Some helpful tips in touchy situations can be simple things one can do to possibly deter negative outcomes. We can maintain our calm, avoid being offended or hurt, and plan a response in advance that would be kind, Godly, and void of anger, bitterness, or resentment toward the other. It’s a good balance to look to necessary precautions prior to meeting with our dearest and beloved that ensures we be aware to potential triggers that might otherwise cause strife, fight, flight and/or discomfort. Likewise, for ourselves as well, we need to intentionally remain hopeful and know that God sees us and our efforts.
To conclude, by letting the Holy Spirit lead us by guiding our actions, we can bring His Word in ways that show the love of Christ by being doers of the Word (James 1:22). As believers, we must remember Who it is living inside us (Galatians 2:20) so that we can show the positive love of Christ in our everyday living. Beating the Bible over anyone’s head is not the thing to do. Speaking Scripture to them to make them feel bad, or picking at their faults may never produce the positive outcome ones seeks. The best course of action I have found is to consistently and reliably be the person who can show up on any scene who can display the love of Christ day in and day out. When receptive, speaking words of affirmation, encouragement, speaking life over others and following up with positive actions, whether it’s helping them with things around the house or treating them to a day of self-care, shows real time one can be committed to the investment in them, their lives, and their care, through a positive display of the love of God in me.
Lastly, getting ahead of the Holy Spirit is certainly not a good thing to do and let me be the first to tell you that trying to step in and lead where He is supposed to does not work. There will be no peace and things won't go as they ought. One should not persist in speaking or doing unto another, whether with negative motives or vengeful persistence. This matters most where one is not invited in to do so when someone has not been considered a trusted spokesperson. Uninvited, bold, or unwelcomed conversation or actions in any setting, especially when we don’t need to say or do anything, may lead to much discord. For me, it all boils down to listening to what the Holy Spirit says to do and say (or not do and not say). We can love people right where they are and show the love of Christ without hardship. We can pause, pray, listen, and obey… speak or remain silent, do or don’t do. The Holy Spirit will convict us when we continue down a path in doing only what we want to or what we think is best. When we get in The Holy Spirit’s way, reflection, prayer, and repentance is now the best action to take place. Praise and thank God, (yes really, thank Him) for the conviction. Don’t beat yourself up and move on to the next thing you are shown to do. We can move forward with confidence in God, and to do so with assurance for the next time, lean on Him as our Helper. He is the Holy Spirit indwelling us! John 14:26 reads, “But the Helper, the Holy Spirit, whom the Father will send in My name, He will teach you all things, and bring to your remembrance all things that I said to you.”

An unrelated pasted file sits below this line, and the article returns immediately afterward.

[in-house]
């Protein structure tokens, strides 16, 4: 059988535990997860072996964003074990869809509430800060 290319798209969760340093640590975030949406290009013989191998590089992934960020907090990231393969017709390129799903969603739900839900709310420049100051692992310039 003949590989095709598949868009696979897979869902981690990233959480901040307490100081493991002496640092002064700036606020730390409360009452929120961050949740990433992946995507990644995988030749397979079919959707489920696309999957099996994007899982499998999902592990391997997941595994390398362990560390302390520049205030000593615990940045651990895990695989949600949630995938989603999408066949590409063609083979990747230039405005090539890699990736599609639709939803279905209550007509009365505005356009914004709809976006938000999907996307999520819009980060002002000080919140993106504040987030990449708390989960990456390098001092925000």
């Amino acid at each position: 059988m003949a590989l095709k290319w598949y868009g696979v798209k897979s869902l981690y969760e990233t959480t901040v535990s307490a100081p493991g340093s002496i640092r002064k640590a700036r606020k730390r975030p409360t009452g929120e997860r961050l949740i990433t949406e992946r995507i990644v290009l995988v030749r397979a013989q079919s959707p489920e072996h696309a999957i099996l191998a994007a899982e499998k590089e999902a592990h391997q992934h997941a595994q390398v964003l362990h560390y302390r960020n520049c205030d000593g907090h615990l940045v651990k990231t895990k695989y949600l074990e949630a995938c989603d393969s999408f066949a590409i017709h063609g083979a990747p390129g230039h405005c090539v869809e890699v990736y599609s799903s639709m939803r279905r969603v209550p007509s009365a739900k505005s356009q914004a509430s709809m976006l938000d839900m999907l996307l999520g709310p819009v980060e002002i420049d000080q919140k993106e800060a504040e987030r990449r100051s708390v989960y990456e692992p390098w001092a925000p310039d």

Let us pray . . .